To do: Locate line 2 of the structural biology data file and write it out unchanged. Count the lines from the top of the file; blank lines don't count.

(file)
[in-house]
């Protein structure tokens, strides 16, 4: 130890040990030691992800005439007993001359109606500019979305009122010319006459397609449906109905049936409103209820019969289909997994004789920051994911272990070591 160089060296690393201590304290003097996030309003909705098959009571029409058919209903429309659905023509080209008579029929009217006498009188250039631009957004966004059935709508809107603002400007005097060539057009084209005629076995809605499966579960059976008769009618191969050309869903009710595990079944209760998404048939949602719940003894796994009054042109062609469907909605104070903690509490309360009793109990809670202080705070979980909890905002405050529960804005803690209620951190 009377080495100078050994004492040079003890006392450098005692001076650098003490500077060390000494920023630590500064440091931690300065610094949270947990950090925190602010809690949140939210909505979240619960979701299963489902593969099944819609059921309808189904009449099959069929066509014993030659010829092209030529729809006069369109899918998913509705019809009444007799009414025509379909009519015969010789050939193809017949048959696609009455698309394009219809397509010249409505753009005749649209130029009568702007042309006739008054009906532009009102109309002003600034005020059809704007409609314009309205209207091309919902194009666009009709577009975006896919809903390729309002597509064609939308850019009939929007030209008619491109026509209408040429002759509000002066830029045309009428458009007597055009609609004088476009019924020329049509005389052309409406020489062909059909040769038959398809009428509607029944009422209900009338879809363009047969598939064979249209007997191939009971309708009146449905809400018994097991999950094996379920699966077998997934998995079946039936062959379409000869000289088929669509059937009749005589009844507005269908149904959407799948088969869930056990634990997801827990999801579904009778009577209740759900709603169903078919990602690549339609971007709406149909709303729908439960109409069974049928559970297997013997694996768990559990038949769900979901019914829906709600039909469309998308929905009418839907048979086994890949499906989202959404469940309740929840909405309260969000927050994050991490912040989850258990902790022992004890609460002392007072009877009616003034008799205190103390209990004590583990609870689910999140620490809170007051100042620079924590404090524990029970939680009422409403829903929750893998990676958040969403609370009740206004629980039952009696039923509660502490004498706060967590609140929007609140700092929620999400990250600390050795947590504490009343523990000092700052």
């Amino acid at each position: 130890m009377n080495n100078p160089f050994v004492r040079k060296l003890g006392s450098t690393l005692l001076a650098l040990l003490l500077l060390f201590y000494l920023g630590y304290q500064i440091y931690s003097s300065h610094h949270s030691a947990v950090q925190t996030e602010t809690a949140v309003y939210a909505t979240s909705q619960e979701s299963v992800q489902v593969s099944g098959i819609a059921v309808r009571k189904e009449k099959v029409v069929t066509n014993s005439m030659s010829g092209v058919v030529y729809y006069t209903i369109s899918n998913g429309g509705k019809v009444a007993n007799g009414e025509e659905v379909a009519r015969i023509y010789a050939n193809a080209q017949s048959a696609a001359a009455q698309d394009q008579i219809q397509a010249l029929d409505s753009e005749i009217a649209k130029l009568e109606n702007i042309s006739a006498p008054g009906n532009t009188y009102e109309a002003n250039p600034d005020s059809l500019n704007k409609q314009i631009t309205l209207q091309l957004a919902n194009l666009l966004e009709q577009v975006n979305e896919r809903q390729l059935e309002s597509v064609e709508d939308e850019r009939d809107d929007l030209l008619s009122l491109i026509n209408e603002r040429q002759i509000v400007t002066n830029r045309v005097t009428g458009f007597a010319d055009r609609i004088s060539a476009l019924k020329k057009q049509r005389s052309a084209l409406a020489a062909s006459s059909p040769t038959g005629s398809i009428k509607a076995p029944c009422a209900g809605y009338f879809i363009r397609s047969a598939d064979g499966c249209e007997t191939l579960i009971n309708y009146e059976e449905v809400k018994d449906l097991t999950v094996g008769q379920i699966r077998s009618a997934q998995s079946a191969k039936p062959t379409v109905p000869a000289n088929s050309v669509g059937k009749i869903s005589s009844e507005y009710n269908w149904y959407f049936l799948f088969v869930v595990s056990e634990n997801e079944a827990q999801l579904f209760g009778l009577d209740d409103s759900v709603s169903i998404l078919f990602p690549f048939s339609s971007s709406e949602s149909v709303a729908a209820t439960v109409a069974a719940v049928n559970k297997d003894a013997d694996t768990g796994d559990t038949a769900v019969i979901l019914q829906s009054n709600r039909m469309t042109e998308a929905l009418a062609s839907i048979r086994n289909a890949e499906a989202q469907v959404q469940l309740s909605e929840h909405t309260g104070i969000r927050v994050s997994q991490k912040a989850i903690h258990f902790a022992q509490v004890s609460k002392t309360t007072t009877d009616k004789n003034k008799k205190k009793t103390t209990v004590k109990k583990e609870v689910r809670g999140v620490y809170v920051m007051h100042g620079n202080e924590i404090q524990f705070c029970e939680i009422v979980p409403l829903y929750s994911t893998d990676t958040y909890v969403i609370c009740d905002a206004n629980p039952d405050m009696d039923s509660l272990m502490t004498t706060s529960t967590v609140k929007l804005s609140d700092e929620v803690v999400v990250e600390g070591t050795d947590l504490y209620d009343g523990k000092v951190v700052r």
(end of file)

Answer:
């Protein structure tokens, strides 16, 4: 130890040990030691992800005439007993001359109606500019979305009122010319006459397609449906109905049936409103209820019969289909997994004789920051994911272990070591 160089060296690393201590304290003097996030309003909705098959009571029409058919209903429309659905023509080209008579029929009217006498009188250039631009957004966004059935709508809107603002400007005097060539057009084209005629076995809605499966579960059976008769009618191969050309869903009710595990079944209760998404048939949602719940003894796994009054042109062609469907909605104070903690509490309360009793109990809670202080705070979980909890905002405050529960804005803690209620951190 009377080495100078050994004492040079003890006392450098005692001076650098003490500077060390000494920023630590500064440091931690300065610094949270947990950090925190602010809690949140939210909505979240619960979701299963489902593969099944819609059921309808189904009449099959069929066509014993030659010829092209030529729809006069369109899918998913509705019809009444007799009414025509379909009519015969010789050939193809017949048959696609009455698309394009219809397509010249409505753009005749649209130029009568702007042309006739008054009906532009009102109309002003600034005020059809704007409609314009309205209207091309919902194009666009009709577009975006896919809903390729309002597509064609939308850019009939929007030209008619491109026509209408040429002759509000002066830029045309009428458009007597055009609609004088476009019924020329049509005389052309409406020489062909059909040769038959398809009428509607029944009422209900009338879809363009047969598939064979249209007997191939009971309708009146449905809400018994097991999950094996379920699966077998997934998995079946039936062959379409000869000289088929669509059937009749005589009844507005269908149904959407799948088969869930056990634990997801827990999801579904009778009577209740759900709603169903078919990602690549339609971007709406149909709303729908439960109409069974049928559970297997013997694996768990559990038949769900979901019914829906709600039909469309998308929905009418839907048979086994890949499906989202959404469940309740929840909405309260969000927050994050991490912040989850258990902790022992004890609460002392007072009877009616003034008799205190103390209990004590583990609870689910999140620490809170007051100042620079924590404090524990029970939680009422409403829903929750893998990676958040969403609370009740206004629980039952009696039923509660502490004498706060967590609140929007609140700092929620999400990250600390050795947590504490009343523990000092700052």